21 aircraft assigned to this mission: Completed Mission - 11. Failed To Return - 7. Aborted - 3 42-3024 Ward, P J - Failed to Return - MIA; flak, cr Hamburg; MACR 16117. 544th crew flying a 546th aircraft. 42-3069 Hankinson, Gordon J - Failed to Return - MIA; flak, cr nr Hamburg; 10POW 42-3075 Hegewald, John M - Failed to Return - MIA; flak, cr Wesel, Ger; MACR apparently not created. 42-3088 Christman, Clarence R - Failed to Return - MIA; e/a, cr Hamburg; MACR unknown. 42-3122 Hall, Ralph J - Failed to Return e/a, cr Hamburg. 42-5806 Swank, Robert D - Landed away. 42-5855 Edwards, Floyd Clinton - The pilot was wounded shortly after crossing the enemy coast, so co-pilot flew most of the mission. 42-5883 Estes, Thomas J - Failed to Return LSqLd; MIA; e/a, ditched North Sea; 10RTD 42-29670 Hall, Kelmer J - Failed to Return - MIA; flak, cr Hamburg; MACR ???? 42-30030 Bishop, Charles W - Aborted at 1435 hrs at Splasher 5 b/c prop on #2 engine ran away 42-30032 Dietel, William (NMI) - Aborted HSqLd; Aborted at 1443 hrs b/c #1 prop ran away 42-30145 Harry, William Russell - Aborted 15 miles from Eng coast b/c ball turret was inoperative and the RPM on engine #1 dropped to zero
source: 384th Bomb Group web page http://384thBombGroup.com/
91st BG / 323nd BS Mission Report - Six ships flying flight "B" - Pilots Lieutenants Kethley, Silvernail, Bennett, Smith, Von der Heyde, Miles took part in a mission to Hamburg and returned without casualties. Bombing was good, light E/F opposition but unusually intense Flak around Hamburg. Other attacks were delivered on Kiel and Wenernunse at the same time.
91st BG / 322nd BS Mission Report - Raid on the aero engine works, Moorleth (Hamburg), Germany. Bomb load: 10 x 500. Bombing altitude: 27,500 ft. Results: Good. A. A. Fire: Meager to moderate fairly accurate. A. A. fire was experienced from Cuxhaven to target. At the target the fire was intense and accurate. On the return inaccurate fire was observed at Meldorf and Helgoland. Fighter opposition: About 20 E/A engaged our gunners from 1644 hrs to 1650 hrs and again at 1053 to 1740 hrs. Attacks were not pressed home. Time: Leave base 1325. Arrive target: 1648. Arrive base: 2007.
91st BG / 324th BS Mission Report - Target: - Hamburg, Germany (Aero engine works). Bombing results good. 813 Lt. Pilert Missing- An observer reports A/C 813 at 22000 ft. over target with #3 engine smoking and on fire going down. E/A were going after him. Six chutes seen.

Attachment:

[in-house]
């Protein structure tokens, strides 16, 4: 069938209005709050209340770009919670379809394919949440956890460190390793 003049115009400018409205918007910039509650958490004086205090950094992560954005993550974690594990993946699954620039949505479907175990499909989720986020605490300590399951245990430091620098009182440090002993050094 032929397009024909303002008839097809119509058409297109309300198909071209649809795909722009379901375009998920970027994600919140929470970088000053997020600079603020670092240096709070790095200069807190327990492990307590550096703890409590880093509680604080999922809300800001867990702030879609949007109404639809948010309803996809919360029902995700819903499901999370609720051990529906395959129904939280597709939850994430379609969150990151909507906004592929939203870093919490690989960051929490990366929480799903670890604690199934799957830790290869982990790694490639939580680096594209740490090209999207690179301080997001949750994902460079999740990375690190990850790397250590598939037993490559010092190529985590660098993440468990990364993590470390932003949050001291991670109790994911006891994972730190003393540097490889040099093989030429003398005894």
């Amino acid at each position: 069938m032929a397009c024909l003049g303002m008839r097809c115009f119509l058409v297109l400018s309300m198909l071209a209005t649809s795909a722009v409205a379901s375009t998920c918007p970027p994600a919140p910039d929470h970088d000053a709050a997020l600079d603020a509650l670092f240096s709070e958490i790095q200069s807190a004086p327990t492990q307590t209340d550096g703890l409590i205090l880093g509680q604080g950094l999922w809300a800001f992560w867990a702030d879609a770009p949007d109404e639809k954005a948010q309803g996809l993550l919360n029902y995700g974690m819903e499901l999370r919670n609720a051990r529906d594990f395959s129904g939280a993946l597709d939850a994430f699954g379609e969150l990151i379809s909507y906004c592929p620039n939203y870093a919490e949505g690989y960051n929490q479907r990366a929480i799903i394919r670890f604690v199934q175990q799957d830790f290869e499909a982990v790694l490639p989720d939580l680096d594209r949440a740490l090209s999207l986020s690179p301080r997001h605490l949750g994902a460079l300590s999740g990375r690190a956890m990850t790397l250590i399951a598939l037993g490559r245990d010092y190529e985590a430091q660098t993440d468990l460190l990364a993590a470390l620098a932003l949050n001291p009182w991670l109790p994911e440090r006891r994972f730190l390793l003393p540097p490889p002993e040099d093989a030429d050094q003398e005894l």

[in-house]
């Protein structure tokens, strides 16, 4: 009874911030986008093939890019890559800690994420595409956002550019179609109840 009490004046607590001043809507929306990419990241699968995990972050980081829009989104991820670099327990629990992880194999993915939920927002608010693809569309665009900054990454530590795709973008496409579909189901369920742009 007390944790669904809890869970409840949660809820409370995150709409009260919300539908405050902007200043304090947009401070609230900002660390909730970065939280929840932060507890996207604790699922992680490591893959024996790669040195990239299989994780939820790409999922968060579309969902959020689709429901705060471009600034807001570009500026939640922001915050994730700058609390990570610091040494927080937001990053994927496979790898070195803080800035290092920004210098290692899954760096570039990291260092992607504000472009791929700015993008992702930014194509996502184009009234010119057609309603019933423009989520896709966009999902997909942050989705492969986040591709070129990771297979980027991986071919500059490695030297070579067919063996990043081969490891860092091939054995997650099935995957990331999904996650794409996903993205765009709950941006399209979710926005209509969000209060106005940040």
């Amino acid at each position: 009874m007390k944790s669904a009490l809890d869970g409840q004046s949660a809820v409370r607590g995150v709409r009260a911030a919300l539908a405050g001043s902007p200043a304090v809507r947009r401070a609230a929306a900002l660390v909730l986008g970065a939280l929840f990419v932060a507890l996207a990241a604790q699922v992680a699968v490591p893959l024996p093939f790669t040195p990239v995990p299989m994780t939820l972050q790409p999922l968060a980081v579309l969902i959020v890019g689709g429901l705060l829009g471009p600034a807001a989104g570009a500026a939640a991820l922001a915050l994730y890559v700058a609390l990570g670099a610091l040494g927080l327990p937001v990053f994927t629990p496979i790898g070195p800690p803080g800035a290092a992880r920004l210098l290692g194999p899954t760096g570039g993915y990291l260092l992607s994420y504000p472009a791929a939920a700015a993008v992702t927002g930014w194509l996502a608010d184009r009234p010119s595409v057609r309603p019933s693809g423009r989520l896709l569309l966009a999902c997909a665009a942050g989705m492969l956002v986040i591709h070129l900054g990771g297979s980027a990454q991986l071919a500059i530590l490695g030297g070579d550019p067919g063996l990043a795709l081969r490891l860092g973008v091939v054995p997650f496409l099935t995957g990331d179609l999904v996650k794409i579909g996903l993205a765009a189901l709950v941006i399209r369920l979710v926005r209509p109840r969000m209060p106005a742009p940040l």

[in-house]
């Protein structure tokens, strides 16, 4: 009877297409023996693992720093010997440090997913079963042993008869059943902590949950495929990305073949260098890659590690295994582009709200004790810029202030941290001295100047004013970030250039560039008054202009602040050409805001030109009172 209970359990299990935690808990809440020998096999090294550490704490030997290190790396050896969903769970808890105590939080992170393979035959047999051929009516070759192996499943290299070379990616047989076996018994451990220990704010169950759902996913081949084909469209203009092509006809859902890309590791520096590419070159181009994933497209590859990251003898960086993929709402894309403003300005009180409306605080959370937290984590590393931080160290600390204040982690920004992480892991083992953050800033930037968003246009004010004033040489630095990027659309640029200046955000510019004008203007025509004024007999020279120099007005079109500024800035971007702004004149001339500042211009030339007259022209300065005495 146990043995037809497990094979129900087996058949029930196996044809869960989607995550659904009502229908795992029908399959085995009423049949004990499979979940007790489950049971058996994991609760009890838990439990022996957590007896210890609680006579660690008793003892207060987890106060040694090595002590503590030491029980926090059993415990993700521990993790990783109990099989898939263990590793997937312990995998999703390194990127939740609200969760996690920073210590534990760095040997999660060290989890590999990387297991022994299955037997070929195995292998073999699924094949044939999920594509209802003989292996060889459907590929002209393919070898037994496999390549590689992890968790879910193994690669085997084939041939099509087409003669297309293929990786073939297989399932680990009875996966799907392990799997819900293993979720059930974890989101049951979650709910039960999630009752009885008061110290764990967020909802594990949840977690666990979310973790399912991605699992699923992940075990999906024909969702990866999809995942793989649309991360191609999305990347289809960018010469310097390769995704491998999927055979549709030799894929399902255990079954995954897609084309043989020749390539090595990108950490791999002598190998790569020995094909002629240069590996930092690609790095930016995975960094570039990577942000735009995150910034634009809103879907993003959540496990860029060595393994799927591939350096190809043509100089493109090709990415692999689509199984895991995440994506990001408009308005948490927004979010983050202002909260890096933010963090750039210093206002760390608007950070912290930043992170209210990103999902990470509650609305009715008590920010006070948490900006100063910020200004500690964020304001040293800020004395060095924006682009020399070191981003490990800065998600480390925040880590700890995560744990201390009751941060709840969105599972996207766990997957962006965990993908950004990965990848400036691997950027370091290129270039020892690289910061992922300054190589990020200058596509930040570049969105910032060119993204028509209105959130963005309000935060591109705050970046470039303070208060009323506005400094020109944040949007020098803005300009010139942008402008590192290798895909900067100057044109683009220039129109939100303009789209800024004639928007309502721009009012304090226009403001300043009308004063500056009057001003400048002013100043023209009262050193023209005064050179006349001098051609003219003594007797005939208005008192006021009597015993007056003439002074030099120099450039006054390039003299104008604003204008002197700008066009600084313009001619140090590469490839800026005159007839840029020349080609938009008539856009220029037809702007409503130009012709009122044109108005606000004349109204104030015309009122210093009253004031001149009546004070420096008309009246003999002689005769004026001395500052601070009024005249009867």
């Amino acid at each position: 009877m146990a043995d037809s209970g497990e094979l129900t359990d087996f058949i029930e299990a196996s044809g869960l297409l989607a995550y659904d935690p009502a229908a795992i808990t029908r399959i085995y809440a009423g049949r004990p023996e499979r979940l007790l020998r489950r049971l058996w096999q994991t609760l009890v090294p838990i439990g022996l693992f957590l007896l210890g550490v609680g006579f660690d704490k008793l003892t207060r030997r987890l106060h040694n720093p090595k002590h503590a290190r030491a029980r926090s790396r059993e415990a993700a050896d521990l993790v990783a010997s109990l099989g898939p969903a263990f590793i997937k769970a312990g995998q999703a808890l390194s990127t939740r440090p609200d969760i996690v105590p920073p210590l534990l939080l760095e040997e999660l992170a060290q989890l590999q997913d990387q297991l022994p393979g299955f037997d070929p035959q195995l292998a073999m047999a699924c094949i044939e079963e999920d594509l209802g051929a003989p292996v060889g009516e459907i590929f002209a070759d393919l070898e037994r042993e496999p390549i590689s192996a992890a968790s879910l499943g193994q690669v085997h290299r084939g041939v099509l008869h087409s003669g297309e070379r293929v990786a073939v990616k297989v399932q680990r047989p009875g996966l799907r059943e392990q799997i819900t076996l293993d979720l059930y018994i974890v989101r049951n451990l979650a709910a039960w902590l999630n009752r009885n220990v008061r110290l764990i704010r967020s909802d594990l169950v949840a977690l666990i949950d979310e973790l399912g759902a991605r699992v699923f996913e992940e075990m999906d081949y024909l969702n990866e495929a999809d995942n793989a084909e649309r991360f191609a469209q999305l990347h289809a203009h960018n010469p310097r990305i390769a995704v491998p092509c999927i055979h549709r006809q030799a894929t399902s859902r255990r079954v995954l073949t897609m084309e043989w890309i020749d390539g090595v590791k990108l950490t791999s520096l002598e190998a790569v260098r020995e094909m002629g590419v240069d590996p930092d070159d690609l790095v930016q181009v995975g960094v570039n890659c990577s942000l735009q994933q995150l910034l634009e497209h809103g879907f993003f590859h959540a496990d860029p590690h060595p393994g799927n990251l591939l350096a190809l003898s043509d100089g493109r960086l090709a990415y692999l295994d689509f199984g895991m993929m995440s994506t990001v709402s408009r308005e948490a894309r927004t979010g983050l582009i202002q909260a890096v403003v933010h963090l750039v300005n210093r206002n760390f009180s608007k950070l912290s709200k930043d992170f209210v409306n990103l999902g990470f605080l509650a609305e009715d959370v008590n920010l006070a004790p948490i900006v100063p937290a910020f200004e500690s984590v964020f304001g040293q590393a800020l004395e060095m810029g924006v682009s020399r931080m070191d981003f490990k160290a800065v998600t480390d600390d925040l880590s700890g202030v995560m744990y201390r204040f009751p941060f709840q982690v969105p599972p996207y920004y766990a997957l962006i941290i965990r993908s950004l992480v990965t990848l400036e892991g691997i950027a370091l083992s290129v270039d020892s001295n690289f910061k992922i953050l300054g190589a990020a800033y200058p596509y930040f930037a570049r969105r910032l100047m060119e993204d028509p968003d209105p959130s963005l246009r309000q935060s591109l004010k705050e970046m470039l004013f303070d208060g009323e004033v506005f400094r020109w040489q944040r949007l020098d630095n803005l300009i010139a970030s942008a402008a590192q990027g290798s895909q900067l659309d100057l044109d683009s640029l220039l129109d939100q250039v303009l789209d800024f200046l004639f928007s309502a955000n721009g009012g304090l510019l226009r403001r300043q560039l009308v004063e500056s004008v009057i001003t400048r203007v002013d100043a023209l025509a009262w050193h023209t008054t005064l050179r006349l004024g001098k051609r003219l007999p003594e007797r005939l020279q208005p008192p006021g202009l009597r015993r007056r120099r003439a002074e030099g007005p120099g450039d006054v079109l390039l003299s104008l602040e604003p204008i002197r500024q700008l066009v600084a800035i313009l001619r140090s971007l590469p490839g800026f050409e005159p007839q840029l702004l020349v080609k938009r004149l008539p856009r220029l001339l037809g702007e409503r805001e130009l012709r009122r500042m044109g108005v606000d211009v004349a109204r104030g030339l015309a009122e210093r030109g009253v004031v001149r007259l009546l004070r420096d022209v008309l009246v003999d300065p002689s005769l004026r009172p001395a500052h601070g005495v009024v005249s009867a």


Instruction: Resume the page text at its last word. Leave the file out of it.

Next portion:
91BG / 401BS Mission Report - Target believed to be hit. Dark brown smoke seen coming from the target area. Meager on the way to target. Flak very heavy and intense and accurate at the target----seemed to literally fill the sky. Meager, inaccurate flak reported on the way out. ENEMY FIGHTERS: 30 to 40 E/A were seen in the vicinity 324th formation and were in sight for some 77 minutes. Attacks were medium in intensity. E/A not being as eager to press home attacks as usual. T/Sgt. F. J. Parkerson,.30 Caliber slug in right arm. Lt McAvoy, frozen hand incurred after passing out because of lack of oxygen. A/C #679 had severe engine trouble just before reaching the enemy coast. F/O Pitts, the Pilot, deciding that the safety of his crew, ship, and himself, depended on staying with the formation for protection, elected to do just that. Ordering the crew to jettison the bombs and salvo all loose equipment, he managed to stay with the formation for a while, but gradually dropped back. His A/C then began to receive constant and concentrated attacks from E/A for over an hour. But due to skillful flying he was able to evade destruction, bring his A/C safely across the channel and land at an English base on the coast. Lt. Hicks, the Bombardier, was just starting operations again after having been recuperating from the effects of a ditching in the North Sea one month previously.